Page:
Sunday 18 March 2018

Eight autistic children still waiting for a school place after 10 weeks

The former
pupils of
ABA, which
was forced
to close due
to a lack of
The former pupils of specialist school Achieve ABA, which was forced to close due to a lack of funds
Pat McCormack with his seven-year-old daughter Meabh
Breda Heffernan

Breda Heffernan

MORE than two months after their specialist school closed due to a lack of funds, a group of eight autistic children still have no school places.

The former pupils at Achieve ABA in Donaghmede, north Dublin, have instead spent the past 10 weeks either at home or being taught by private tutors paid for by parents.

Following the closure of their school at the end of July after five years in operation, Education Minister Ruairi Quinn charged the National Council for Special Education (NCSE) to find new places for the children.

However, parents have accused the NCSE of not doing enough to meet their children's educational needs and say it has referred them to unsuitable schools.

The NCSE has denied this and said it was satisfied that a school place was available for each of the children.

But in one case, a girl was referred to an all-boys school while in another a boy was told there was a place for him at a special school, despite his parents already being told he did not meet the enrolment criteria and could not attend.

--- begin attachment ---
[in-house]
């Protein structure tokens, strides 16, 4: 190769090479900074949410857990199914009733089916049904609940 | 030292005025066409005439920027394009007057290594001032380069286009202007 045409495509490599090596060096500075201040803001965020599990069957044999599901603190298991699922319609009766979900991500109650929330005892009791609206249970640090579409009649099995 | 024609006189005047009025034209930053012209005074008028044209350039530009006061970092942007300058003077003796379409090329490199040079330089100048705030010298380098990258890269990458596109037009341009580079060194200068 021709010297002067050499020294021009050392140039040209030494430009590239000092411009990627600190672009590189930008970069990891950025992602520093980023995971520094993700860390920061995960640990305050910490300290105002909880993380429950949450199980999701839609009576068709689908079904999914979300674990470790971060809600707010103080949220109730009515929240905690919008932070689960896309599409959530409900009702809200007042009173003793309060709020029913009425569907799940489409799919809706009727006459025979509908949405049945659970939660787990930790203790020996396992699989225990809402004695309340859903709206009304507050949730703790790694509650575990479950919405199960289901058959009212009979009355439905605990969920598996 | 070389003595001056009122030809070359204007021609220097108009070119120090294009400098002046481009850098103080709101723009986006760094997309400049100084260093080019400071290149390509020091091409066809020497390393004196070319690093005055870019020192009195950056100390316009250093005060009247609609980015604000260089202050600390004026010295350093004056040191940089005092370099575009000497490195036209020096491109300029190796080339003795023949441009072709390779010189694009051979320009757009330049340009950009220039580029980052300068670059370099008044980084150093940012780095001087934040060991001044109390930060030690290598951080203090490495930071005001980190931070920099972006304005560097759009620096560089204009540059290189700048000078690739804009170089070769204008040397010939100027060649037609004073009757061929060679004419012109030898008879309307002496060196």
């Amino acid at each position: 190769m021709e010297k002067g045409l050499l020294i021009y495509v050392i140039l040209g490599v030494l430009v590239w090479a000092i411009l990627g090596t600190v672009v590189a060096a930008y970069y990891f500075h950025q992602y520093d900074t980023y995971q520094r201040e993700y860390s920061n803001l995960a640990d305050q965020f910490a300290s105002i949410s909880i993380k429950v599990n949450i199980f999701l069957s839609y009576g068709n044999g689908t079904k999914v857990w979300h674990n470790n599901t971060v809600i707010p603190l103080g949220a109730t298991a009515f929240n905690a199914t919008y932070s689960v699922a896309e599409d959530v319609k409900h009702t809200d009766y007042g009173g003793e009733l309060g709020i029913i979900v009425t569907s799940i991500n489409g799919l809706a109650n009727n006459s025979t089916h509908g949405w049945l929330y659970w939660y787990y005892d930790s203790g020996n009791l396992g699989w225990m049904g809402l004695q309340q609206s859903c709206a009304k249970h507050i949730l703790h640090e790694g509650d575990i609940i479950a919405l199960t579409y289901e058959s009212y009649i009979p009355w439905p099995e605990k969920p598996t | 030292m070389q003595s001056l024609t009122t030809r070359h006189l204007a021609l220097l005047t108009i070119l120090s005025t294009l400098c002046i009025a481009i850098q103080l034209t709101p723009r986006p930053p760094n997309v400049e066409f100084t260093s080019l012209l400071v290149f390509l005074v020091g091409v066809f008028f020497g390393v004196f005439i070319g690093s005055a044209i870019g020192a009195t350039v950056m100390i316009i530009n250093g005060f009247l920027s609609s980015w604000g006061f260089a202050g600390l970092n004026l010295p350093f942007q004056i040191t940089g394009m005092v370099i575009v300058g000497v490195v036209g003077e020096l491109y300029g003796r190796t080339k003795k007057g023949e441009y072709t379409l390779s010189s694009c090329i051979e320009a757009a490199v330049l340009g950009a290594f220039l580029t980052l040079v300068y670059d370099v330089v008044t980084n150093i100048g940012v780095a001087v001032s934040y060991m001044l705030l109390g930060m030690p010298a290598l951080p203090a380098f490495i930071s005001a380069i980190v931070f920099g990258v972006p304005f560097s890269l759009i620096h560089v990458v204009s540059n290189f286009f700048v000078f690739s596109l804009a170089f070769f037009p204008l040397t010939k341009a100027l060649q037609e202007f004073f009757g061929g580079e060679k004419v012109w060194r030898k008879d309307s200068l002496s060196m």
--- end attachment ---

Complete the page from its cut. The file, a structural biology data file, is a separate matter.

Pat McCormack, a teacher and father of Meabh (7), said her two years at Achieve had been a period of "great advancement". However, since its closure he and his wife have had to pay for a tutor for their daughter.

"At the minute we're using our savings and are looking to take out a loan to continue funding her education for the rest of the year. For the last six weeks we can only afford a little over three days a week and the other days we're home-schooling," he explained.

He said it was indicative of a "lack of care or else poor administration" by the NCSE that it identified a place for Meabh in an all-boys' school.

She was also referred to a special school in Co Louth that would entail a 400km weekly commute from the family home in Donabate, Co Dublin. When Mr McCormack contacted this school he learnt it could not cater for Meabh as she is in the moderate autism spectrum and it only takes children with mild autism.

Mr McCormack said: "Meabh hasn't received any state funding in practically a year and a half. We believe Meabh is entitled to appropriate education.

"I'm petrified, like countless parents are around the country, about their child going into an unsuitable place and their child will -- not might -- regress and lose the skill sets they have learnt," he added.

Another parent, Daniel O'Mahony, said the NCSE had identified three "possible places" for his son Aidan (9), none of which were suitable.

The first place is not available until November and even then it is unclear if Aidan will meet the enrolment criteria, which are being reviewed. The second school is 24km from the family home while in the case of the third school, Aidan has previously been told he does not meet the entry criteria.

Despite being out of school since the end of July, Aidan has also been refused a home tuition allowance and his family is instead paying for a tutor.

"Just because it (NCSE) says it has identified possible places, it doesn't mean they are suitable," said Mr O'Mahony.

In a statement provided to the Irish Independent, the NCSE said it had engaged with the parents of all eight children who attended Achieve.

"The NCSE is satisfied that a school place is available for each child and will continue to engage with these parents -- in particular those who have not as yet opted to enrol their child in one of the schools listed," it said.

Irish Independent

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